So I been having Issues with Word Press. I won’t get into it cause my anger level is about 1400 pts above the safety valve. It ain’t a pretty picture when I get the anger going.

Anger management class, been going for a long time…. bullshit, outta my way dudes. Word Press started a war and I am in it for keeps.

I did get to the streets and make some photos. I went with Andre’ the Fuji X100T. Ya know he’s a great friend and does what ya want a camera to do. I mean as long as ya like the 35mm FOV.

So I met Polly again and she is still concerned in finding images that mean something to her. She’s been thru the wringer with cameras and usually goes for good quality in all respects and also ask me what I’m using a few days before we meet. Hmmmm, maybe that’s why she always has the same as me when we meet. It’s ok, her findings with the Leica M’s was similar to mine. I love the cameras, always did for almost 50 years. I just can’t focus the Range Finder anymore. Vision combined with tremors and the Fuji X100T is a life saver.

Polly is concerned with acceptance syndrome. It’s an affliction that most fall prey to from time to time. Oh, don’t get me wrong. I live in that illness. I’m so used to it that it doesn’t really bother me anymore but I am totally aware of it.

See, when the affliction is running rampage thru your mind and everything else, all you think about is having gratification from others to justify what your doing. Maybe we all need that. I mean, FaceBook, Flickr, 500px and all the other sites capitalize upon this illness. You shoot and process and then post to your places and hunger for the attention from others. It’s normal and there’s nothing wrong with it but… have to make sure that you are staying true to your vision and not shooting to satisfy others.


There’s a definite satisfaction getting props from others. There’s a mature satisfaction getting what you feel and see as yourself. It’s real nice to have others FAV or make a Comment on your work. Very nice. It’s better, for me, to see my work as what I feel represents me. I mean, making a photo with the camera and bringing it to light and loving it, is the most rewarding feeling there is. Well, unless you do all that and others love it too. Maybe that’s kinda cool, for sure but you can’t let that stop you or detour you from finding yourself.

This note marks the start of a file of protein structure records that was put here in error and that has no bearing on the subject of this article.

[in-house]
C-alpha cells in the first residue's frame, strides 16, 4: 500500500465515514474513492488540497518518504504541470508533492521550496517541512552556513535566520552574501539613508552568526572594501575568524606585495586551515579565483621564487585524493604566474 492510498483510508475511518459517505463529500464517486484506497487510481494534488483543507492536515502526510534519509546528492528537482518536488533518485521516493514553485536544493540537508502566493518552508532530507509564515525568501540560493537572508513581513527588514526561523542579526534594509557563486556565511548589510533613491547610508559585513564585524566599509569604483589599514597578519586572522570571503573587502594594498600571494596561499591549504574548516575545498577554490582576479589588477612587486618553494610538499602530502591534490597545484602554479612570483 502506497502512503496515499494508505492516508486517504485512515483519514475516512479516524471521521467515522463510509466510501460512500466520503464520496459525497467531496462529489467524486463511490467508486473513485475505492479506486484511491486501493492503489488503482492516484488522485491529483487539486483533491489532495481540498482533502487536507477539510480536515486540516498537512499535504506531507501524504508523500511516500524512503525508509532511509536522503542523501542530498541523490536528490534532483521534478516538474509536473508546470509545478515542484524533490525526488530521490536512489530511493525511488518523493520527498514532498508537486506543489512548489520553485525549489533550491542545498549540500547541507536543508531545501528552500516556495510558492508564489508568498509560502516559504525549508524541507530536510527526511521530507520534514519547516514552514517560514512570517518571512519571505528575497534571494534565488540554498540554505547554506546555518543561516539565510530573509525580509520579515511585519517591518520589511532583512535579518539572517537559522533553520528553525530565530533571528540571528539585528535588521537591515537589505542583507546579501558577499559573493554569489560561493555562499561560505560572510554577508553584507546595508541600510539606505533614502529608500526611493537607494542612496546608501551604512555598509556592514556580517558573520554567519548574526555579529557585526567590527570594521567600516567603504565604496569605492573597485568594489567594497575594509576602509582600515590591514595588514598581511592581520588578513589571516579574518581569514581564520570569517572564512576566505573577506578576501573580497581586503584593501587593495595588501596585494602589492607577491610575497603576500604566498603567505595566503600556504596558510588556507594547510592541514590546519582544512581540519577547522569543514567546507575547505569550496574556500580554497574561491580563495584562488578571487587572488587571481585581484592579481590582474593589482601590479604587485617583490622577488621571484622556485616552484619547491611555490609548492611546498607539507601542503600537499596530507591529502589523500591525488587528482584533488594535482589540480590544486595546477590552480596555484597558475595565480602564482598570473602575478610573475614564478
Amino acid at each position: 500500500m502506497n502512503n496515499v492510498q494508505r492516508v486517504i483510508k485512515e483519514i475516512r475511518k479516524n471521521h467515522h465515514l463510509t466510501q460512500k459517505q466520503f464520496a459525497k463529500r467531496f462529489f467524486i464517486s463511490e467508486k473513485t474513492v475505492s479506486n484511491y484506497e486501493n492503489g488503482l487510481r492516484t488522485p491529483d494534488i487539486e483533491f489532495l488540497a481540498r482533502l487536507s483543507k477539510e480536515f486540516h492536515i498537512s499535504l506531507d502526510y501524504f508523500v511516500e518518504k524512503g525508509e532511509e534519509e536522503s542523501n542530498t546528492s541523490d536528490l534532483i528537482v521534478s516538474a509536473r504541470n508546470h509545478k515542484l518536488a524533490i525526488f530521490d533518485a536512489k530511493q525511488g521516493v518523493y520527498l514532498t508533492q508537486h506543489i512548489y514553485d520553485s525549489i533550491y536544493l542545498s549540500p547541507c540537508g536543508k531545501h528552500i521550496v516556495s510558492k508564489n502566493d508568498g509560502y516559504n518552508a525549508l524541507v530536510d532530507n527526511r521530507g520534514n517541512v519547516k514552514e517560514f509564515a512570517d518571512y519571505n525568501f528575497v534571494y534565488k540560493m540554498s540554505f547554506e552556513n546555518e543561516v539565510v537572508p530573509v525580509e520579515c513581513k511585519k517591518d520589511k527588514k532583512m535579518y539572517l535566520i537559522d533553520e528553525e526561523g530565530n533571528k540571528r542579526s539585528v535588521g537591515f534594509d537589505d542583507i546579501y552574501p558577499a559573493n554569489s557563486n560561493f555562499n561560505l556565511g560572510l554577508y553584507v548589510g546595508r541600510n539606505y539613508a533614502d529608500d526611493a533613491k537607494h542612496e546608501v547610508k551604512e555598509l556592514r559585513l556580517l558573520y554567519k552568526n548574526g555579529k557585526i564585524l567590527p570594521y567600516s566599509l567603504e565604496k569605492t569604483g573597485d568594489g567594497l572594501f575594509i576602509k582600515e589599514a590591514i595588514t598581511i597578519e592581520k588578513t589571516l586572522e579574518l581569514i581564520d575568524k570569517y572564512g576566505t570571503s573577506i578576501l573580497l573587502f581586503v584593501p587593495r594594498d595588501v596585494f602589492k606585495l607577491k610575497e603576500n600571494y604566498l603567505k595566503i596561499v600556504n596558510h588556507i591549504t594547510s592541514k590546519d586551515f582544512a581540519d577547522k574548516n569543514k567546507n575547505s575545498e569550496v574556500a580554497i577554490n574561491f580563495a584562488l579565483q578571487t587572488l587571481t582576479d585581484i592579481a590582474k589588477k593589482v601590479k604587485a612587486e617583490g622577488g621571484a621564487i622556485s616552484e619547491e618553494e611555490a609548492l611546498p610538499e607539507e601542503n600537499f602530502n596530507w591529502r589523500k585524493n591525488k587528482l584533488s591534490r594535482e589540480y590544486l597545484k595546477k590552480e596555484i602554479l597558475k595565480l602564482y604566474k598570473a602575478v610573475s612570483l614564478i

I hope this finds you all in good health and surrounded by peace.

I’ll be back…………….




  1. Hi Don,
    The last paragraph is, to me, a well worded picture that rings a bell for me and most likely other photographers.

    Regarding the issue of change in one’s vision which is only too well recognised as individuals as our eyes/vision succumb to the effects of ageing.

    What I’ve noticed is that as I grow and develop my capacities and abilities as a photographer, there has been a coincident decline in my eyes ability to focus and see as well. These circumstances then create another playing field along with revised rules which have to both accepted and adjusted to. This also creates frustration whilst trying to focus quickly and accurately, besides the challenge of trying to hold the camera still.

    This is where advances in camera technology can act as a good antidote to the above issues and their attendant physical and psychological consequences – that, in sum, can blight an ageing photographers capacities, abilities and photographic output.

    Stuff all that, just punch on through, whether one is angry or not …


    1. Sean, I have to agree with the way you see things getting more focused on your work but less focused visually. I think it’s that inverse square law haunting us again. I like the X100T for this reason. I use the screen sometimes and that’s very good for every aspect of making the frame. Then the OVF feels like open space for me. I am allowed to breathe as well as see. The EVF is kinda like being in the box or frame for me. I almost feel confined but comfy also.

      At any rate, it’s an experience and I am thankful I still have the capacity to appreciate it.

  2. Good to see you back, scared me for a minute. I look forward to reading your posts and sometimes I feel you’re talking directly to me. Scary, I know.

    1. Keith, it’s been a nightmare. I’ll give it another 2 weeks to get back on track and if not, throw in the towell.

  3. This is so true. Even on something as simple and/or fun as Instagram, until we get the likes to switch from names to numbers we keep checking Instagram obsessively. I guess it’s because no matter how good you think you are, you aren’t really an objective viewer. We need an outsider to come to the same or a similar conclusion before we actually start to believe in ourselves. It’s very odd.

    1. Funny you mentioned this. I am in the midst of writing about this issue. I won’t go any further but to say, you nailed it.
      seeya out there, maybe in June…..

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